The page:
Are your contractors really employees?

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Many business owners assume that if they hire independent contractors they are not responsible for providing PAYG withholding, superannuation guarantee, payroll tax and workers compensation. However, you might be surprised to know that some of your “contractors” are actually employees. In some cases even genuine contractors can be treated as if they were employees and entitled to certain benefits.

Correctly classifying the employment relationship can be difficult and there are significant penalties faced by businesses that get it wrong. So we’ve put together a quick guide you can use to determine if you’re dealing with an employee or a contractor. This is general advice only though, make sure you speak to us directly to get advice tailored to your individual circumstances. We’re always happy to take a look at employment contracts before you send them out!

Employee or Contractor? How to know the difference!

Genuine contractors run a business, which means they:

  • pay their own income tax and GST directly to the ATO
  • source their own clients by, for example, advertising their products or services
  • can delegate work to others if they choose without approval from an ‘employer’
  • quote for work, including setting or negotiating their own prices
  • invoice for work
  • maintain a business bank account separate from their own personal account
  • pay for their own business insurance such as public liability

If your workers do not meet the above criteria, then they are actually employees, and you should review your employment agreement and their entitlements as soon as possible with a professional!

When can I request an ABN as an employer?

Not everyone needs an Australian Business Number (ABN) and you can only request an ABN from workers if they are genuine contractors.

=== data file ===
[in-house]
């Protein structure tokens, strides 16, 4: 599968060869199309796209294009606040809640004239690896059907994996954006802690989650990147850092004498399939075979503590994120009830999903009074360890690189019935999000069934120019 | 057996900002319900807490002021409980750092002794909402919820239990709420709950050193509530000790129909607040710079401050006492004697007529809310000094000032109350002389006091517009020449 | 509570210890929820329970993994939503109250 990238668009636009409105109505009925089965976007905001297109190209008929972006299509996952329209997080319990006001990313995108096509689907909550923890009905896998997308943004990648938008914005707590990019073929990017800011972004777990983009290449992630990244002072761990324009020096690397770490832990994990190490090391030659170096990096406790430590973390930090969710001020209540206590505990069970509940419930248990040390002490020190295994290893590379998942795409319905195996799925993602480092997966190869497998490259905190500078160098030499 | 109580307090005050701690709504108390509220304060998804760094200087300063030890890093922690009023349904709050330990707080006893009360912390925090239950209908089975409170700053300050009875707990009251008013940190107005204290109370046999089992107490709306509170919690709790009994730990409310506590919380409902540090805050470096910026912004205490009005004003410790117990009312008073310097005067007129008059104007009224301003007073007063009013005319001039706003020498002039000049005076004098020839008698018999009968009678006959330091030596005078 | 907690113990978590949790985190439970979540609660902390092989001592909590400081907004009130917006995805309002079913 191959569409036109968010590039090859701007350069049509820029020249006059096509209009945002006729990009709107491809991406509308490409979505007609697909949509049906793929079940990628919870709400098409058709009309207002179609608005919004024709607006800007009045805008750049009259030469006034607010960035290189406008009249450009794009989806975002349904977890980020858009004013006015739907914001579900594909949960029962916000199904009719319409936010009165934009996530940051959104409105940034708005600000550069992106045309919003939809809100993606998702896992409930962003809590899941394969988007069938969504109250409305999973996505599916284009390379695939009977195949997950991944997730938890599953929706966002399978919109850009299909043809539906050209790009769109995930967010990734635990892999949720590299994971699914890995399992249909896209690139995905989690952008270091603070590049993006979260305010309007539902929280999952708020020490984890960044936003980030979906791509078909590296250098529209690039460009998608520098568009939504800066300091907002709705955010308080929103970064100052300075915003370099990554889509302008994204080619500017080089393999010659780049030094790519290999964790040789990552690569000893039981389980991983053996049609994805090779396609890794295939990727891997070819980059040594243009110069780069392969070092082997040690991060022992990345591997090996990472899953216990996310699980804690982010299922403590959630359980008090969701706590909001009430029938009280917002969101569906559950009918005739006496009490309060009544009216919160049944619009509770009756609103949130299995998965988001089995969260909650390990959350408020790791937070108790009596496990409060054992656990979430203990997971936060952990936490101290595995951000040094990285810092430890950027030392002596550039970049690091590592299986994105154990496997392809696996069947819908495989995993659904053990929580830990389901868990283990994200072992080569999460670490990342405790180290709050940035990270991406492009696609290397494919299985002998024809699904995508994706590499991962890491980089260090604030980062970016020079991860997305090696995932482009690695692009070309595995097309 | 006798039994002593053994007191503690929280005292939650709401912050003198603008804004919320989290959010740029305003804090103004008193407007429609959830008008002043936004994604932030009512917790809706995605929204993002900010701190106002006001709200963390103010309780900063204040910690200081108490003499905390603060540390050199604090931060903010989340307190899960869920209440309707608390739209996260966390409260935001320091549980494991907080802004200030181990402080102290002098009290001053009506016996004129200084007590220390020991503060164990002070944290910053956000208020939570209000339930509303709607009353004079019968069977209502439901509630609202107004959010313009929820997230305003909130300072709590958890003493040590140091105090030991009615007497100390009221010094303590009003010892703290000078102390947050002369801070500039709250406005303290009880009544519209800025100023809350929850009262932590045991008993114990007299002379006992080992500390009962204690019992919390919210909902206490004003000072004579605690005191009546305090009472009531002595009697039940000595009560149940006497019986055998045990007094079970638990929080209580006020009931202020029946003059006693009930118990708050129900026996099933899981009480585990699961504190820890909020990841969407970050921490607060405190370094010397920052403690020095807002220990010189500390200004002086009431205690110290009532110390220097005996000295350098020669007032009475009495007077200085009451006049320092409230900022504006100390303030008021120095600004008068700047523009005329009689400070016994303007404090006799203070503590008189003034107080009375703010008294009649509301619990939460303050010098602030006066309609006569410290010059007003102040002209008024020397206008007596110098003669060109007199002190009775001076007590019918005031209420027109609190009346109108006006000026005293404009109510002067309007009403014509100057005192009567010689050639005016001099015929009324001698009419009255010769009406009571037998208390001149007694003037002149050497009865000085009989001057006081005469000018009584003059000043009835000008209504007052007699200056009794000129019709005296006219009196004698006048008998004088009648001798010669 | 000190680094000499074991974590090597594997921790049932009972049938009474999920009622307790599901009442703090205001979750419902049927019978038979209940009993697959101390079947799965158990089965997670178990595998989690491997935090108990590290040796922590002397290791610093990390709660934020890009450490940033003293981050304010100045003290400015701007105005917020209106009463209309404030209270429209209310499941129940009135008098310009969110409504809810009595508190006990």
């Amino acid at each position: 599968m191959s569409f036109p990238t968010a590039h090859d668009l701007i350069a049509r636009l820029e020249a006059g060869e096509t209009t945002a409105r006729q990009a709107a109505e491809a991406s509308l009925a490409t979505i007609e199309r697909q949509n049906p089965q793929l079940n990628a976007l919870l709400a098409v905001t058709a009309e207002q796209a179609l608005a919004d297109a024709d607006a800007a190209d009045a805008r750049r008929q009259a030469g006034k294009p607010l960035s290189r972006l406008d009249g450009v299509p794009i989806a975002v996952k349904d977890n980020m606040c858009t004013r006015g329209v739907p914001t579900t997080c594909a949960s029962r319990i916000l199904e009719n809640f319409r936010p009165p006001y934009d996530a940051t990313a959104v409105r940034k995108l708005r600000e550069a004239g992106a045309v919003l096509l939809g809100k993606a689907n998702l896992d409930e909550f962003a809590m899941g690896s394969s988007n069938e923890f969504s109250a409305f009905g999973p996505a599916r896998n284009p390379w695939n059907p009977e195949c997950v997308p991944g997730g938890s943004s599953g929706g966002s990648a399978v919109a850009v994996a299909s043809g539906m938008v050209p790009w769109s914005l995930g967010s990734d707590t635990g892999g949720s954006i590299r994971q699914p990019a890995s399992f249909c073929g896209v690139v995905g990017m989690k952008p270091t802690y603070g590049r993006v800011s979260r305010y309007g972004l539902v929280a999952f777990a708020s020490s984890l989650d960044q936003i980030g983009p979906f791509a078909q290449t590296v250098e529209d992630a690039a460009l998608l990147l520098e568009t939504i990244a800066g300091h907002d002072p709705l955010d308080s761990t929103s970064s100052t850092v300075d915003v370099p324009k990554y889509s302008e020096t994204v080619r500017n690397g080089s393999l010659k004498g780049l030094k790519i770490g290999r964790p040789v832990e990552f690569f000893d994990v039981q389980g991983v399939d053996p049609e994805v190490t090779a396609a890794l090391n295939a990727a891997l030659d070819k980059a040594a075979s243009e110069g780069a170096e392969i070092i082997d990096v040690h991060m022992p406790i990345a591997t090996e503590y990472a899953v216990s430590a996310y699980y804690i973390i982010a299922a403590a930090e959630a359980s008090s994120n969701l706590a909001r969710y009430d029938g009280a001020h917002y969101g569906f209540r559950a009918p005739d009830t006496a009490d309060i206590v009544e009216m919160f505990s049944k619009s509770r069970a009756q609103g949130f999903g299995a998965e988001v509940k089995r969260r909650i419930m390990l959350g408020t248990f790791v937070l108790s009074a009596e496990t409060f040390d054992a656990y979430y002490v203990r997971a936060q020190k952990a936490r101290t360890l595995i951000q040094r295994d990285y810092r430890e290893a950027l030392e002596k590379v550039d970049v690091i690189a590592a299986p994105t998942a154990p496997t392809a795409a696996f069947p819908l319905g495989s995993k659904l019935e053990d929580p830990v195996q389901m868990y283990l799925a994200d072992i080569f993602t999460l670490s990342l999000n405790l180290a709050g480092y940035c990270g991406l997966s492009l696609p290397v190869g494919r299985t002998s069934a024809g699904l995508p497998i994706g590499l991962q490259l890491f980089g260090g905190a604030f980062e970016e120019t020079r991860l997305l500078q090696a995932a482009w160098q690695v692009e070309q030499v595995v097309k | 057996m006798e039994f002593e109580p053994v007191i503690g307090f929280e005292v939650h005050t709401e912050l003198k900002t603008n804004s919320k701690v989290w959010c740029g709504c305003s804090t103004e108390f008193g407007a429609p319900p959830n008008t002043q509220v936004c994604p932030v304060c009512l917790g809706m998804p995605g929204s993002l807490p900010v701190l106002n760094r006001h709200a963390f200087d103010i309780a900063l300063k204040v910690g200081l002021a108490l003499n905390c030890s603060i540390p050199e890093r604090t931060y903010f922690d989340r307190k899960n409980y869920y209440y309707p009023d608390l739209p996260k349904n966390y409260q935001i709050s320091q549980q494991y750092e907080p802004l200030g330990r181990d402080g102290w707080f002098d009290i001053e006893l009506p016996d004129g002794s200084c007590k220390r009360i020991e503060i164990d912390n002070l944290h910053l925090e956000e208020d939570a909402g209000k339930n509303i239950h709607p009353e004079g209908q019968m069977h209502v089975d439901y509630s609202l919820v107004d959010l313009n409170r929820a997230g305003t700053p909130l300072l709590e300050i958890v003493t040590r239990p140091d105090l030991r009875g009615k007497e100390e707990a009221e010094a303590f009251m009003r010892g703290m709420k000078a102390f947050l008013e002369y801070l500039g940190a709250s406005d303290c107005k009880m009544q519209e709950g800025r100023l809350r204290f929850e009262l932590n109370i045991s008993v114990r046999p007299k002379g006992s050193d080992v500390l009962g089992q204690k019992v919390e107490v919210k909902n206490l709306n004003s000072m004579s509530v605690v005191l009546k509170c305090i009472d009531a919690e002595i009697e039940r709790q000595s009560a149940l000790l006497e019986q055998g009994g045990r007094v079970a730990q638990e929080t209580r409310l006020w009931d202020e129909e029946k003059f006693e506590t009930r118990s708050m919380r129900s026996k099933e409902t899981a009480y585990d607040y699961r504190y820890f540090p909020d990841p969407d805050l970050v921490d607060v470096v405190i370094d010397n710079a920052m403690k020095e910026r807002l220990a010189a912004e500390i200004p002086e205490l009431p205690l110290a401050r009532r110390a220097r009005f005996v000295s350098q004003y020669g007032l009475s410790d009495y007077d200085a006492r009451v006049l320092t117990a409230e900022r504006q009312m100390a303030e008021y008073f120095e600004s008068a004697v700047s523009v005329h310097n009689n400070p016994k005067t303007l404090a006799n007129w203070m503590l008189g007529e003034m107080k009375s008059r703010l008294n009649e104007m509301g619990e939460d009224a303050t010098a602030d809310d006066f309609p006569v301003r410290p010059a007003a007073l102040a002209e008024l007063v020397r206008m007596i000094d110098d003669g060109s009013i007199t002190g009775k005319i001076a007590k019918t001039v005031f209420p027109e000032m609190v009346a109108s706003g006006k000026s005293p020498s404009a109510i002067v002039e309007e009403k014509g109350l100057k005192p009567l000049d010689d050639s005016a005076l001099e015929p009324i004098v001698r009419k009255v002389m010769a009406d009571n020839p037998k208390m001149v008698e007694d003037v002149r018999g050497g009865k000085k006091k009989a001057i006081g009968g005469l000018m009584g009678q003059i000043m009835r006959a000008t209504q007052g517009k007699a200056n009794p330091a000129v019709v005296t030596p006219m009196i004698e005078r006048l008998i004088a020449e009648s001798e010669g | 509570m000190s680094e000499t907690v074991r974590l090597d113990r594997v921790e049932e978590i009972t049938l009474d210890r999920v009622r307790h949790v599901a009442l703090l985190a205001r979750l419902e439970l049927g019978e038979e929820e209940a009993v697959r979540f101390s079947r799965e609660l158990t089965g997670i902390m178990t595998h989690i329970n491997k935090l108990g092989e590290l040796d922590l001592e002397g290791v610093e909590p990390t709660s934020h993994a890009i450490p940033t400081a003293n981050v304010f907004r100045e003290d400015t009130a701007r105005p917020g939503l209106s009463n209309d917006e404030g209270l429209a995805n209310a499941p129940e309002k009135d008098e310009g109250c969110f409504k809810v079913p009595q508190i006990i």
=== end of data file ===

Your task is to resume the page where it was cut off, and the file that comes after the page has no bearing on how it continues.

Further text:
In many cases, employees in irregular or casual jobs (such as performers, musicians, some consultants and labourers) are asked to get an ABN by employers when they are not eligible for one.

The following things mean an individual is entitled to an ABN:

  • Carrying on or starting an enterprise in Australia. Or making supplies connected with Australia’s indirect tax zone
  • A Corporations Act company

The Australian Business Register (ABR) identifies and cancels ABNs where there is no entitlement. They are always conducting ABN entitlement reviews, particularly in industries where there are high levels of misuse.

You should always cancel your ABN if your business has been sold, has closed or is no longer operating in Australia. And you should be encouraging any employees who don’t require their ABN to do the same.

This is because many people have been told (incorrectly) by their employers that they “need an ABN” to do the job, in an attempt to treat them as independent contractors.

The reason for this? Contractors can be paid less and miss out on superannuation, and paid leave entitlements that you may be eligible for as an employee.

So make sure you are not requesting ABNs from employees that don’t need them! If you are unsure, make sure you get proper advice from a professional.

Employer Responsibilities

For employers struggling to work out if they have correctly classified their contractors as employees, it will be important to review the agreements to ensure that the “rights and obligations of the parties under that contract” are consistent with an independent contracting arrangement. Merely labelling a worker as an independent contractor is not enough if the rights and obligations under the agreement are not consistent with the label.

Every business that employs contractors should have a process in place to ensure the correct classification of employment arrangements and review those arrangements over time. Even when a worker is a genuine independent contractor this doesn’t necessarily mean that the business won’t have at least some employment-like obligations to meet. For example, some contractors are deemed to be employees for superannuation guarantee and payroll tax purposes.

If you operate a business and engage a worker, you’re responsible for determining whether a worker is an employee or contractor. If you employ workers incorrectly under an ABN you can be penalised.

The long and the short of it is, don’t send out employment contracts without talking to us first! For advice and information on ABNs and contractors, contact one of our advisors today!